Given the high profile, influential and enduring nature of propaganda activities in mainstream media, it is reasonable to assume that the perception of propaganda as being the same as public relations arises from the activities of practitioners operating in niches or at the fringe of the overall discipline, although their activities are over-represented in terms of visibility and perceived influence among non-practitioners.
It is also worth giving consideration to how propaganda is perceived in the public sphere. Propaganda when it is recognised is often perceived as being bad, when the same message that had not been recognised as propaganda may well have been perceived more positively. Propaganda is not inherently an unethical form of communication – it is a neutral tool, that can be put to both ethical and unethical purposes (Hamilton, 1986).
Jones (2007) suggests that all organisations maintain an element of propaganda in their communications, as they are selective in their communications: without exception they all choose to communicate the aspects of their business that they want their audiences to know about, and choose to not communicate the aspects they don’t. The conclusion from this approach would be that all public relations is propaganda, because the nature of public relations is to selectively disclose information in communications rather than non-selectively disclose information.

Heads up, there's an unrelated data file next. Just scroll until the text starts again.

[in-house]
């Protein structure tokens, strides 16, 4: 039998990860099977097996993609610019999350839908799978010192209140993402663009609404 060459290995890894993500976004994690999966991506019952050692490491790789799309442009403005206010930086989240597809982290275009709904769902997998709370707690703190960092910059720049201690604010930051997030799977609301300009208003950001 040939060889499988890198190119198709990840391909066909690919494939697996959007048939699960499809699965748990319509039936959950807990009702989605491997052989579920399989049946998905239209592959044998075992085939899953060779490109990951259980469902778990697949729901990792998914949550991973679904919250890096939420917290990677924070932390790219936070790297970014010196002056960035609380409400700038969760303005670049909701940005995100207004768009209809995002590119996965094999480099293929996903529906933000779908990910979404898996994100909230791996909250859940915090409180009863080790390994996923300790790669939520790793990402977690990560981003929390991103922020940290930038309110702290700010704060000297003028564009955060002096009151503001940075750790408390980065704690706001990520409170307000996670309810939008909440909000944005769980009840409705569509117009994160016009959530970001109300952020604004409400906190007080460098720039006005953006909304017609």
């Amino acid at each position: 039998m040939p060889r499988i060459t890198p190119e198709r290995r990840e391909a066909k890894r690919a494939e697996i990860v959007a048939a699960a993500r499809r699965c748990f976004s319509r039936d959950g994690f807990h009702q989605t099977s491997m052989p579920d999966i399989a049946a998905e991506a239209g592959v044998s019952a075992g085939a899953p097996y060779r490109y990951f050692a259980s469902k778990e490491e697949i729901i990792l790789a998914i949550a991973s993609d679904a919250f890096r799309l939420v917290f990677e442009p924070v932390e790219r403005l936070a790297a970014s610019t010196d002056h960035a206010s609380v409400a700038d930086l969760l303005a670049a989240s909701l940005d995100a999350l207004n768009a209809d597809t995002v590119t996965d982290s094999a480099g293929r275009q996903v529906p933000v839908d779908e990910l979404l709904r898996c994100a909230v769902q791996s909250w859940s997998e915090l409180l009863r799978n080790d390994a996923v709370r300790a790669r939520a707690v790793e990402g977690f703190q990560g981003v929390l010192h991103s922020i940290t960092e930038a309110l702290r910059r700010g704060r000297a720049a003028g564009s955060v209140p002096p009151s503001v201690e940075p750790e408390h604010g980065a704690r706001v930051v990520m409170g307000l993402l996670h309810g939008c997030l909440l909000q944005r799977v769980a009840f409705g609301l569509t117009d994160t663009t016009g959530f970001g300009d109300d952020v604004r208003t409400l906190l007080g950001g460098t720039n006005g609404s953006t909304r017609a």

However this black and white approach oversimplifies the true situation. While truthfulness seems to be the main factor that distinguishes public relations from propaganda, it is necessary to consider broader ethical principles and how these relate to truthfulness in public relations.
In particular it is worth noting the role of consequentialist theories of ethics, their role in truthfulness and therefore their impact on whether public relations is the same as propaganda. The consequentialist approach to ethics in public relations suggests a focus on the outcome of a particular action – the practitioner must consider the effect that action has. In this context an ethical decision would be considered one that causes more benefit than good. However this approach to decision making will not always result in the truth being told – there will be situations where a practitioner judges it is the right course of action to not tell the truth or, more commonly, withhold some information from a public. If this is deemed untruthful then does the activity cease to be public relations and become pure propaganda, even when the practitioner has taken a carefully considered ethical decision?